My reward: a fully operational
I have been tasked with helping my son's school make use of a server someone donated. It has a copy of Windows Server 2008, but nobody knew the password.
Nobody was really married to the idea of a windows server, so after failing to guess the password 3 or 4 times (my son's suggestion: "fluffy pink unicorns"), I decided to just install a new base OS.
The problem here: this particular HP server has no CD ROM drive. No problem: I'll just grab a USB key and install from USB. Unfortunately, my USB key must have had some bad sectors, because I couldn't get the installer to load without a corrupted file or two.
Plan B: TFTP / PXE Boot from Network
Back in the 90s, I used to help at a company that used network installation to image machines using Norton Ghost. From this experience, I knew I could run a network install. But, could I do it using my Windows laptop serving from a WiFi network? I wasn't sure.
It turns out that it is, but it ain't easy. Here are the steps:
Step 1: Check your network settingsYou'll want to check your local DHCP settings to make sure there is an open range of about 3-5 addresses. The TFTP server sends its boot configuration information out via DHCP, so you'll need to run a DHCP service as well. Fortunately, the TFTP server I found has that built in, and it does not seem to cause too many problems to have the DHCP on the router running at the same time as the DHCP in the TFTP service.
Step 2: Download the TFTP server and netboot files
Netboot files for Ubuntu Server 12.04 LTS (named netboot.tar.gz)
Unzip the TFTP server anywhere (I chose
.../Desktop/netboot). Create a directory under netboot called root. This will be where your PXE boot files go. Unzip the files from the netboot tarball into the root directory. Your root directory should look like this:
ubuntu-installerdirectory to locate the "real files" and copy them into the
rootfolder. At the same time, you'll need to copy in the linux loader and root images,
ubuntu-installer/amd64/initrd.gz ubuntu-installer/amd64/linux ubuntu-installer/amd64/pxelinux.0
Once you've copied these files directly to the root, your directory will look like this:
These file sizes are much more believable!
Step 3: Configure the TFTP serverNow, run the TFTP server and there's some configuration to be done.
The first thing to do is to set the root directory to the directory you just prepared. That's done in the initial screen:
Next, press the "Settings" button, and get set on the TFTP tab. I believe the most important part is the "PXE" compatibility checkbox, but I also changed the "Base Directory" to match the root we prepared.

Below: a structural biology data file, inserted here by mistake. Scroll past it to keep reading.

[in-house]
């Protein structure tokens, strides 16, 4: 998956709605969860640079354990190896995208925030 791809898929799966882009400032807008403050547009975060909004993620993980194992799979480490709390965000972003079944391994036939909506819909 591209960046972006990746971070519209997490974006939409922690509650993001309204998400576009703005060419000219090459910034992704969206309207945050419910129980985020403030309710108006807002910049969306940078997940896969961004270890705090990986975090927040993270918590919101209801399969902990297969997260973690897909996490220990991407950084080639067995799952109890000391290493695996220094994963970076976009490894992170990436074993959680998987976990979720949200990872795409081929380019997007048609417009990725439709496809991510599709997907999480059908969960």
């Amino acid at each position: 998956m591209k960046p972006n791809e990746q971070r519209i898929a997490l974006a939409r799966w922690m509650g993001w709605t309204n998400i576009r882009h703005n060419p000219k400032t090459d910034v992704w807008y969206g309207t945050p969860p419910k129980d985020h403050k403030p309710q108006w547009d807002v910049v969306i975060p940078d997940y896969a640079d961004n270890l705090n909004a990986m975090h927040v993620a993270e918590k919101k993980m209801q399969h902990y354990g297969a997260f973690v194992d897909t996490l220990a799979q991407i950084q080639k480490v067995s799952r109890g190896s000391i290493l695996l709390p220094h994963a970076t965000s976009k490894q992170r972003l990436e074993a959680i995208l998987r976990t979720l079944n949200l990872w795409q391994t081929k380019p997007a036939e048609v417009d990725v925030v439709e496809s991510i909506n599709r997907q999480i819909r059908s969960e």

Finally, the DHCP tab must be set. The software will complain if you leave without setting this up completely. The hardest part is to get the network configurations to match your home network. The IP pool start address must exist on your local network, and should not be allocated by your local router. The boot file is the
pxelinux.0file we found earlier.
Saving this, the software will want you to restart the TFTP server. Do so.
Step 4: Do a PXE boot on your target machineFinally, we're ready for action. Using the bios boot configuration, do a PXE boot. In time, the target machine will locate the DHCP server you just configured, and attempt to use TFTP to load the
If you are unlucky, your PXE boot firmware might get confused by two DHCP servers. If that happens, just disable the one on your local router for now.
After the boot loader is downloaded and installed, you might notice there's an error that says something like
unable to load pxelinux.cfg/default. Ignore this. Normally this would give you a pretty little GUI. Unfortunately, the TFTP server doesn't seem to like relative paths (no starting '/' here), so tried as I might I couldn't get the menu system to load. No fear -- we're doing network boot, and we're not afraid of the command line.
Fortunately, there's a little command line right below the error message
Step 5: Run the installerThis might look familiar to some folks who have been around linux a long time. It has been so long for me that it took a couple of hours research to discover the correct parameters to launch both the bootstrapper and the kernel. The benefit of my research follows:
boot: /linux kernel=/initrd.gz
That's it. After hitting enter, the loader downloads from the TFTP server, the installer starts up, and all the packages are downloaded off the main mirror sites. What you're left with is a perfectly healthy Ubuntu system to enjoy.
Any tweaks? Let me know!